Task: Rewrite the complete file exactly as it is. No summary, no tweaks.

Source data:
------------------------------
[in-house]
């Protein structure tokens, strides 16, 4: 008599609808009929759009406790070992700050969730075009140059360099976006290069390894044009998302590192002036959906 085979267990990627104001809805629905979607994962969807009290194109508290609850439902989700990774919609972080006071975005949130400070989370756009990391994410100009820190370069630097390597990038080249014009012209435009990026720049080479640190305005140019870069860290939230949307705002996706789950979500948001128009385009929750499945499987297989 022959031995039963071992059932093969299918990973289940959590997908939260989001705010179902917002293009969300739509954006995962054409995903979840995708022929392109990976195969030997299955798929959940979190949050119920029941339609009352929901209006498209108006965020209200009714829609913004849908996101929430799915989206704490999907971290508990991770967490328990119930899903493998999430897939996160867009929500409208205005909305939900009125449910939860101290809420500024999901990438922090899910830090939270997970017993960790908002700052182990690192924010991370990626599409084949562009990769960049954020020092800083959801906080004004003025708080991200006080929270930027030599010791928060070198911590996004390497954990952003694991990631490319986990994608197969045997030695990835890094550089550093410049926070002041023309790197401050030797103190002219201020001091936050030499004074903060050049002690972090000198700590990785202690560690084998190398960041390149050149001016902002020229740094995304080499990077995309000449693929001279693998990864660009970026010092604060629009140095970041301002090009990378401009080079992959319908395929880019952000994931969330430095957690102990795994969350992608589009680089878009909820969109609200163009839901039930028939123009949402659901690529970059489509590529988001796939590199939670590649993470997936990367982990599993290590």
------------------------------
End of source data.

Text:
[in-house]
């Protein structure tokens, strides 16, 4: 008599609808009929759009406790070992700050969730075009140059360099976006290069390894044009998302590192002036959906 085979267990990627104001809805629905979607994962969807009290194109508290609850439902989700990774919609972080006071975005949130400070989370756009990391994410100009820190370069630097390597990038080249014009012209435009990026720049080479640190305005140019870069860290939230949307705002996706789950979500948001128009385009929750499945499987297989 022959031995039963071992059932093969299918990973289940959590997908939260989001705010179902917002293009969300739509954006995962054409995903979840995708022929392109990976195969030997299955798929959940979190949050119920029941339609009352929901209006498209108006965020209200009714829609913004849908996101929430799915989206704490999907971290508990991770967490328990119930899903493998999430897939996160867009929500409208205005909305939900009125449910939860101290809420500024999901990438922090899910830090939270997970017993960790908002700052182990690192924010991370990626599409084949562009990769960049954020020092800083959801906080004004003025708080991200006080929270930027030599010791928060070198911590996004390497954990952003694991990631490319986990994608197969045997030695990835890094550089550093410049926070002041023309790197401050030797103190002219201020001091936050030499004074903060050049002690972090000198700590990785202690560690084998190398960041390149050149001016902002020229740094995304080499990077995309000449693929001279693998990864660009970026010092604060629009140095970041301002090009990378401009080079992959319908395929880019952000994931969330430095957690102990795994969350992608589009680089878009909820969109609200163009839901039930028939123009949402659901690529970059489509590529988001796939590199939670590649993470997936990367982990599993290590």